There’s a reason the beach is missing the hotels and restaurants that populate the other beach. Waves up to one hundred feet high are common here, and man-made structures wouldn’t stand a chance against these giant walls of water. Local fishermen avoided the area because of the huge waves and several people have been swept to their deaths while walking on the beach.

That doesn’t stop the surfers, though. Each Winter, Praia do Norte is host to the Nazaré Challenge, a stop on the World Surf League’s Big Wave Tour. In 2011, Garrett McNamara set the world record by surfing a 78-foot wave and in 2017 Brazilian Rodrigo Koxa broke the record when he surfed an 80-foot wave.

Nazaré is a great little town and has plenty to offer visitors.  My suggestion, though, is unless you like to live life on the edge of a surfboard, stick to Praia da Nazaré  or watch the world class surfing from the fortress.

 

City Hall, Lisbon

This beautiful structure, located on , is the Lisbon City Hall.  The City Hall has a troubled past.  The original City Hall, built after the earthquake that devastated Lisbon in 1755, was razed by a fire in 1863.   That building’s replacement, which you see here, was seriously damaged by a fire in 1993.  After the fire, the current City Hall underwent major restoration to repair the damage caused by the fire and to bring this building, which has gone through several modifications since it’s construction, closer to the original plan.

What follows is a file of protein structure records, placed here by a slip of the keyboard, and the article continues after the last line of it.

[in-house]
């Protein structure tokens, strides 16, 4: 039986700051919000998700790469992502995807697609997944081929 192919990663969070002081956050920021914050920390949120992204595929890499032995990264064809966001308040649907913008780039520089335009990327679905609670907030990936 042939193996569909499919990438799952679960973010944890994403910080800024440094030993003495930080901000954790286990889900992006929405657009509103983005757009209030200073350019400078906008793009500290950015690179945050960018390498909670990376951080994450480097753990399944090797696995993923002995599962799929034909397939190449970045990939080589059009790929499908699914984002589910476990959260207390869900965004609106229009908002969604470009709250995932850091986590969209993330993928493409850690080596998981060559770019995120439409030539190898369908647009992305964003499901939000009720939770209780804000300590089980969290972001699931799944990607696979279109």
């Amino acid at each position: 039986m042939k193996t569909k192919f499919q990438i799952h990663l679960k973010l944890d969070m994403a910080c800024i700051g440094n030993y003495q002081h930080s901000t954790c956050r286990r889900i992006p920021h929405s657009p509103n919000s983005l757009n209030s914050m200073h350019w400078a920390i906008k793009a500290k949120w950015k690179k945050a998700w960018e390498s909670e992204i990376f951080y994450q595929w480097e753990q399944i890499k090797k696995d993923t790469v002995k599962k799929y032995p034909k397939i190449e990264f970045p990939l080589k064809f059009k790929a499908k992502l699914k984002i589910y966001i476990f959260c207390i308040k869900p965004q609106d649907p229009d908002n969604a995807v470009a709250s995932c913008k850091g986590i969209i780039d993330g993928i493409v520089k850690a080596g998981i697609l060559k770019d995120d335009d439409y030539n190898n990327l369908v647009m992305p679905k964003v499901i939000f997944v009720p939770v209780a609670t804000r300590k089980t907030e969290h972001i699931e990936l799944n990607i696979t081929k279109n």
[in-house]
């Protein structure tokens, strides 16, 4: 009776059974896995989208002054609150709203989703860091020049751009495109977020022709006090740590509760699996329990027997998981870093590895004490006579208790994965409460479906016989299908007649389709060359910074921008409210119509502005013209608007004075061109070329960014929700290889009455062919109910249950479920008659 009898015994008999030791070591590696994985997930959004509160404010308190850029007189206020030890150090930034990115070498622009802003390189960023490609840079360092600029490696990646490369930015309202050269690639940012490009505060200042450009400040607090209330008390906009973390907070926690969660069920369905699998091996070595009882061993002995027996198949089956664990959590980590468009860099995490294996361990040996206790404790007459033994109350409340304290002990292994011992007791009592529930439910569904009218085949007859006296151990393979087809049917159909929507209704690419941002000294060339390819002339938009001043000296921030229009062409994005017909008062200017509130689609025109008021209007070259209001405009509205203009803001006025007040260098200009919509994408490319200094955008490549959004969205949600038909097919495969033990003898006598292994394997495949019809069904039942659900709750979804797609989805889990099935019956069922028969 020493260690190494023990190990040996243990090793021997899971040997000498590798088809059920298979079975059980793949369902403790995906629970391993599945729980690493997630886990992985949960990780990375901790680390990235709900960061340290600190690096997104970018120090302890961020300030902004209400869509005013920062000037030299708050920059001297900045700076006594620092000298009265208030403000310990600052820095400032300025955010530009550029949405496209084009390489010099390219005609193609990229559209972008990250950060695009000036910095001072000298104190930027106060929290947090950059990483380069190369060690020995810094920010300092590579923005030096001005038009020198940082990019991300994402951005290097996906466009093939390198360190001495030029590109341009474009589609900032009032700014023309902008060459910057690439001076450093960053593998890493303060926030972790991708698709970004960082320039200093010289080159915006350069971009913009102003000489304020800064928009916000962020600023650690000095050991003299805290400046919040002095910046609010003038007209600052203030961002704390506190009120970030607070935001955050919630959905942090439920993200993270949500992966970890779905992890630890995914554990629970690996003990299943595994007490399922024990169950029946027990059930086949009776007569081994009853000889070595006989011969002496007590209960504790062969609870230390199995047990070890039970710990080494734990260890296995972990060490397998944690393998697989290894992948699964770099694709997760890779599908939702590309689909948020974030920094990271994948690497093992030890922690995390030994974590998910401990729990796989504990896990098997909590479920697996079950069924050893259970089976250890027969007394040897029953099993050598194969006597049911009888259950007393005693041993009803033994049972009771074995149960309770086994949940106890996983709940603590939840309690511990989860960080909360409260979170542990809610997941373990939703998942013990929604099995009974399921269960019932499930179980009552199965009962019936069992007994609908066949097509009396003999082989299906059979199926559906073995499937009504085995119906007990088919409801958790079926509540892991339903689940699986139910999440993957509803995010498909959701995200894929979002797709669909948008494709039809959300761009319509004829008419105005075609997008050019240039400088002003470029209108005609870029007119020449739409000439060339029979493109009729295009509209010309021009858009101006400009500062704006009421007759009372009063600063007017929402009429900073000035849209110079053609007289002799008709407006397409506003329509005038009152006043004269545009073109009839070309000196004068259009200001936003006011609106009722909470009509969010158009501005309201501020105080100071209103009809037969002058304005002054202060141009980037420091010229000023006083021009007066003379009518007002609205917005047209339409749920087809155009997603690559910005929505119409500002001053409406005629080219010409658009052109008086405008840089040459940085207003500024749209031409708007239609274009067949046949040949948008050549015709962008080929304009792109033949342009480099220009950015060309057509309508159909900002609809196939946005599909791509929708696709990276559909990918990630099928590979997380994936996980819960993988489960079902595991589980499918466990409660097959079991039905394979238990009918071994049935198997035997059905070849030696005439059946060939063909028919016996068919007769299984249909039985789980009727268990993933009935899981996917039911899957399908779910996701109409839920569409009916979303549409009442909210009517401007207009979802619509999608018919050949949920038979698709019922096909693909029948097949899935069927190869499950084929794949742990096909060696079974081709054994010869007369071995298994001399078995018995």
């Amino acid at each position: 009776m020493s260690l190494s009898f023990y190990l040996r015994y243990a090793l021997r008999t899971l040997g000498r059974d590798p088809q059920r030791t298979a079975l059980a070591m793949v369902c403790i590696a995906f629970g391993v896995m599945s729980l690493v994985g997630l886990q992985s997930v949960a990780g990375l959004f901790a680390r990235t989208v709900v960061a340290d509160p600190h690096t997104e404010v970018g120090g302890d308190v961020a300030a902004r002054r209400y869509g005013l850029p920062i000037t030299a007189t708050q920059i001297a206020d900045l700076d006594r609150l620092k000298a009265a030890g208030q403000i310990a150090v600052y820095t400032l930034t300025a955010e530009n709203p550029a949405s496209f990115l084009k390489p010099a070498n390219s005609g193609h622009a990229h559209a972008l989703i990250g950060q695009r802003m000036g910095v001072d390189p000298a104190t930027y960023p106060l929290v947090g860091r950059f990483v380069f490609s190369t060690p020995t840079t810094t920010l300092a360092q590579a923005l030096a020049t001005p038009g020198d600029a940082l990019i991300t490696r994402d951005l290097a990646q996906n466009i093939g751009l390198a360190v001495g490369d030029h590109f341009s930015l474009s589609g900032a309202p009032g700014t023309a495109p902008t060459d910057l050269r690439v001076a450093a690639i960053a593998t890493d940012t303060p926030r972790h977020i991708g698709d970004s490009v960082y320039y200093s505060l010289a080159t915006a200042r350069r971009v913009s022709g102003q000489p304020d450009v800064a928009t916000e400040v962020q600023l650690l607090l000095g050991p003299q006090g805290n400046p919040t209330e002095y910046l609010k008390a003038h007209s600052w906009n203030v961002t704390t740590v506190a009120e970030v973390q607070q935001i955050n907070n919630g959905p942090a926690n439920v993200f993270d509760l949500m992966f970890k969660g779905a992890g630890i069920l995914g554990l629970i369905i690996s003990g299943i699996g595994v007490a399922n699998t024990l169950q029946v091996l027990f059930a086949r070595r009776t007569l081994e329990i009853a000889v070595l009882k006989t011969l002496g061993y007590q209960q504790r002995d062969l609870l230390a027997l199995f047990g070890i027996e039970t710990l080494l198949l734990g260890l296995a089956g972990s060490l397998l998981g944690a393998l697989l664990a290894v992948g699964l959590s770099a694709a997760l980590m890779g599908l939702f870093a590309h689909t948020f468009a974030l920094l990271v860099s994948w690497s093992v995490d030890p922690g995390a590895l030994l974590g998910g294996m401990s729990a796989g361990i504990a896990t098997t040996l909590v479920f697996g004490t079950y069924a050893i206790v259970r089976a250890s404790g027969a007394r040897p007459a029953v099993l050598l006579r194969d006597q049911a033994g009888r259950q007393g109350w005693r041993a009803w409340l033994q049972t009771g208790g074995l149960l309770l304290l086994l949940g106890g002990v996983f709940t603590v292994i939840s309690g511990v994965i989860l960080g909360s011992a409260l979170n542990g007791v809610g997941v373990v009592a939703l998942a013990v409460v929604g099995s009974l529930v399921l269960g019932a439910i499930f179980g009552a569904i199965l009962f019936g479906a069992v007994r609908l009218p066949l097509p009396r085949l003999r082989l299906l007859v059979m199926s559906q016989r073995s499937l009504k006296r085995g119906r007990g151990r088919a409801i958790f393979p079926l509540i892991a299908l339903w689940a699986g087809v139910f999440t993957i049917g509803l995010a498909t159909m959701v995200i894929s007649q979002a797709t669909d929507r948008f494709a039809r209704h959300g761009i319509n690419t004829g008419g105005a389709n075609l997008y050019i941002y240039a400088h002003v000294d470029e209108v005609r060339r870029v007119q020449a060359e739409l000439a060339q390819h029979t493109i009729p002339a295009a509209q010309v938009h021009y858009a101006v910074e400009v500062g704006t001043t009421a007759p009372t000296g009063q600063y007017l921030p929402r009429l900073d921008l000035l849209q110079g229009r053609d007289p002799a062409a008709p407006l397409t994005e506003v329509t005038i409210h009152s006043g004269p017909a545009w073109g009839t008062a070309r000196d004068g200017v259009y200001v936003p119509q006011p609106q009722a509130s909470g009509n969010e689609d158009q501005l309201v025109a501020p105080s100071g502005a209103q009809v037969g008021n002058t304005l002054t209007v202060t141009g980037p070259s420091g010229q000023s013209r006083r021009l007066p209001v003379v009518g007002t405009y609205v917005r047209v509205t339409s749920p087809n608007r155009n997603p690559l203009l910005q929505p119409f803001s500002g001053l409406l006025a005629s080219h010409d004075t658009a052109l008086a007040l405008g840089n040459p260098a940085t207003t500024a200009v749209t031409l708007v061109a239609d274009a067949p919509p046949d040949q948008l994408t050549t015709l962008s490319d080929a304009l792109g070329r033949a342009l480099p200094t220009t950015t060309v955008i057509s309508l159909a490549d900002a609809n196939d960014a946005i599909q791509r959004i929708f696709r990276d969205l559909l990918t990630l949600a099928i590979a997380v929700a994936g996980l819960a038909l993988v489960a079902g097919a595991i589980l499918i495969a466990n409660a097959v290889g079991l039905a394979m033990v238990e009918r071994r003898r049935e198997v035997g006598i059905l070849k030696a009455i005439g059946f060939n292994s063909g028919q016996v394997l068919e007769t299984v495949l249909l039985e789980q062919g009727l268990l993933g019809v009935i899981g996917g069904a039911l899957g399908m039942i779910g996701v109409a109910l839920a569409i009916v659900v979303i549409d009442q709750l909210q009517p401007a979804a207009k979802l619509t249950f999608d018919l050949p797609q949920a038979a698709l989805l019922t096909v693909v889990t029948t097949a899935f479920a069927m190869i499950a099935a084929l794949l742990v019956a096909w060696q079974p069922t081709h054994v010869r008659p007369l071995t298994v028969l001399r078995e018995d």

There are three things of interest here.  First, I’m a big fan of Portuguese pavement and the pavement in City Square is especially beautiful.  Second, the monument in front of the City Hall is topped by an armillary sphere which I knew nothing about until last week.  If you didn’t see that post, an armillary sphere is a spherical framework of rings representing longitude and latitude and was used by Portuguese navigators during the Age of Discovery.  Finally, the four round windows above the second floor are called oculi, which were a common feature of Neoclassical architecture.

Lisbon City Hall

Mumadona Dias, Guimarães

In honor of International Women’s Day, I present Momadona Dias, who ruled the county of Portugal first jointly with her husband then, after his death, on her own.  She was the most powerful woman in northwest Iberian Peninsula during the 19th century.

During her reign, she founded the Mosteiro of São Mamede in Vimaranes.  To protect the monastery from Viking raids, she had the Castle of Guimarães built.  Vimaranes eventually became Guimarães and the castle became, a century and a half later, the birthplace of the Kingdom of Portugal.

In the statue pictured below, Mumadona Dias holds a cross in her right hand and what appears to be the Castle of Guimarães in her left.  I love how Portugal honors their heroes- men and women- with beautiful works of art that are not displayed in museums but in public where everyone can enjoy the art and remember their history.

Mumadona- Guimaraes

Tower of the University of Coimbra

The Tower of the University of Coimbra is one of the most photographed structures in Coimbra, and with good reason.  The tower, built in the 18th century to replace the old tower, is stunningly beautiful.

The tower’s bells and clocks regulate life at the University.  Ringing a quarter hour behind the town’s clock so as not to confuse students and citizens alike, the tower’s bells signal the start and end of classes and is also used to toll for the death of a teacher and to call the academic community to official acts performed in the Great Hall.

The top of the tower has a platform that was used as an observatory.  You can climb the 180 steps to the top  of the tower.  We chose to forego the climb to allow more time to explore the palace.  Maybe on our next visit we’ll make the climb.

Goat Tower

Two Churches, Viana do Castelo